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Image of grouper orgy wins first prize for photography

The culmination of this year’s Wildlife Photographer of the Year awards saw a group-group sex image win the top prize.

Captured by French photographer and biologist Laurent Ballesta at Fakarava Atoll, French Polynesia in the South Pacific, the winning photo depicts the frenzied mating scene between camouflaged groupers, in which several male fish crowd around a female in a cloud of sperm and eggs, in the hope that some will be found to feed an embryo.

The President of the Natural History Museum in London competition jury, Roz Kidman Cox, hailed the image as a technical feat. “It’s part of the setting, taken during a full moon, but also the timing, knowing when to take the picture,” Cox said in a statement, reported by the BBC.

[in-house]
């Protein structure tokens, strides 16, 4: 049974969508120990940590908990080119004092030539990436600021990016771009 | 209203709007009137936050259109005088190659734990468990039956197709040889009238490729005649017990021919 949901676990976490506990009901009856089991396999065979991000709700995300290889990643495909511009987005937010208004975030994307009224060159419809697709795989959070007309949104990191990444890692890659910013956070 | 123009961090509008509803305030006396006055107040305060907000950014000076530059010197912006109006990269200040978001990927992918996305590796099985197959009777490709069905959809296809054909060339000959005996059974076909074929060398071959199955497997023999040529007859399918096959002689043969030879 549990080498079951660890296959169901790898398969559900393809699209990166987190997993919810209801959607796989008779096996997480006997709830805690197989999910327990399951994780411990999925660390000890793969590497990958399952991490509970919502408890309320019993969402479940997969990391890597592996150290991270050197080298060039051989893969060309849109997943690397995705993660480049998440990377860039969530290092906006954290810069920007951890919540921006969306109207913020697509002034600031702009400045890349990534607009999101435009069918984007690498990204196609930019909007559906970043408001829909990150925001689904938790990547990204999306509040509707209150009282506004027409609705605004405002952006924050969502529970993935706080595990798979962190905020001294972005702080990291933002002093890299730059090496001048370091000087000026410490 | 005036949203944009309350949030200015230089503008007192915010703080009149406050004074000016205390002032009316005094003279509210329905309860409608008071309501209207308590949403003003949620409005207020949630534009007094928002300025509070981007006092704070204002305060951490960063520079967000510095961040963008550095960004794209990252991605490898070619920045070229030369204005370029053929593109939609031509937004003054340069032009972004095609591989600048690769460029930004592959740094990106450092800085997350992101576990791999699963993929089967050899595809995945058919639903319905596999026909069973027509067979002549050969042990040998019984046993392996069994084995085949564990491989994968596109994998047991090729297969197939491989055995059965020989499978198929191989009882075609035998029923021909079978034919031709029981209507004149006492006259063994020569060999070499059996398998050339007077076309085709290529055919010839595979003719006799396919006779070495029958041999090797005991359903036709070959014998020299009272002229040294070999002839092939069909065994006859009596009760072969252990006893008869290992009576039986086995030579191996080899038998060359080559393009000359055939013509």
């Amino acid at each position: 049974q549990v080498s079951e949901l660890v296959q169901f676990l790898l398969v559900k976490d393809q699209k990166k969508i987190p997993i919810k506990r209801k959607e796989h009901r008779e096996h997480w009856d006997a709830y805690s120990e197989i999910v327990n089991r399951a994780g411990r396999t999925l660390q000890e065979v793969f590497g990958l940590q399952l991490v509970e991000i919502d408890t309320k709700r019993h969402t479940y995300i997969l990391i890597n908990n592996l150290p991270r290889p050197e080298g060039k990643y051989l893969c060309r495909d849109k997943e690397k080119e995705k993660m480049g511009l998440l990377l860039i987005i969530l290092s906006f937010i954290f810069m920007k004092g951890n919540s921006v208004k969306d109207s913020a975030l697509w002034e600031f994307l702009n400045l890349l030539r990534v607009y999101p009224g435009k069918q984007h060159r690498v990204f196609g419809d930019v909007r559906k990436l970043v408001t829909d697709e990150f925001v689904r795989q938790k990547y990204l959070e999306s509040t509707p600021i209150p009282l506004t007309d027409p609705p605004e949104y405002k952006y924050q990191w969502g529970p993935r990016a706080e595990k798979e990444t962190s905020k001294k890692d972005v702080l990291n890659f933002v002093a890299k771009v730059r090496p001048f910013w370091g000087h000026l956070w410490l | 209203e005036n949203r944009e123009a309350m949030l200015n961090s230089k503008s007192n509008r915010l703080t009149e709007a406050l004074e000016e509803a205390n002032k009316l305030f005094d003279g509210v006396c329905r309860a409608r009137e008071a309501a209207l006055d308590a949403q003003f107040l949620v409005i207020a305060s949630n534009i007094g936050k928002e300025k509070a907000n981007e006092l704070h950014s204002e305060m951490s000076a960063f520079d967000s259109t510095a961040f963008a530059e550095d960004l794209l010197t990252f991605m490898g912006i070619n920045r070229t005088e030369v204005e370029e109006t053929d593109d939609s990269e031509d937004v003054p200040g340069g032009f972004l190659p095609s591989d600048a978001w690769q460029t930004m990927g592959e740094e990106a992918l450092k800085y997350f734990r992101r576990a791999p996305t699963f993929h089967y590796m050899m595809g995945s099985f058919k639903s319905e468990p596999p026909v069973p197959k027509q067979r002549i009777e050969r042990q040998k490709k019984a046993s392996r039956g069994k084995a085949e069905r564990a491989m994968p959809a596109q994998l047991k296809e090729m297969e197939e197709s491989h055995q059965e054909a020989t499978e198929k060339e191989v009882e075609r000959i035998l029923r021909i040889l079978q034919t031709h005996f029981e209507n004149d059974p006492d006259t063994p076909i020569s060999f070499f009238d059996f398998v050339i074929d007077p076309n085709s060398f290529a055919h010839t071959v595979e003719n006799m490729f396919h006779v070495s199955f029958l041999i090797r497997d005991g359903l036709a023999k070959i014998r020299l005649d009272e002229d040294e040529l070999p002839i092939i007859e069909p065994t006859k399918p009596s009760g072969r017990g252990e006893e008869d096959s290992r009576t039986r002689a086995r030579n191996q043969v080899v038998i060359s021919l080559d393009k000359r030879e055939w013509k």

Camouflage groupers appear during the July full moon, attracting around 20,000 fish for the mass mating event – with hungry reef sharks in tow.

Marine activist Laurent and his team spent five years in the lagoon, enduring “3,000 hours of diving, to get this special moment,” he said.

The image, aptly titled “Creation,” also earned the professional expedition guide the underwater photography award.

As overfishing threatens the species, Laurent’s photo is a “symbol” of the groupers’ struggle for survival, he said. “I am attached to this photo because of the shape of the cloud of eggs: it looks like an upside down question mark.

“This is about the future of these eggs because only one in a million will become adults, but it is perhaps more symbolic of the future of nature,” he explained. “This is a very important question about the future of nature.

Laurent described the rented photograph dramatically on his Instagram page.

He thought, “The dark waters of the night soon turn milky white.” Groupers abandon their fertilized eggs in the strong current of the channel. The cloud of eggs will disperse in the open sea far from the reef and its planktonic predators.

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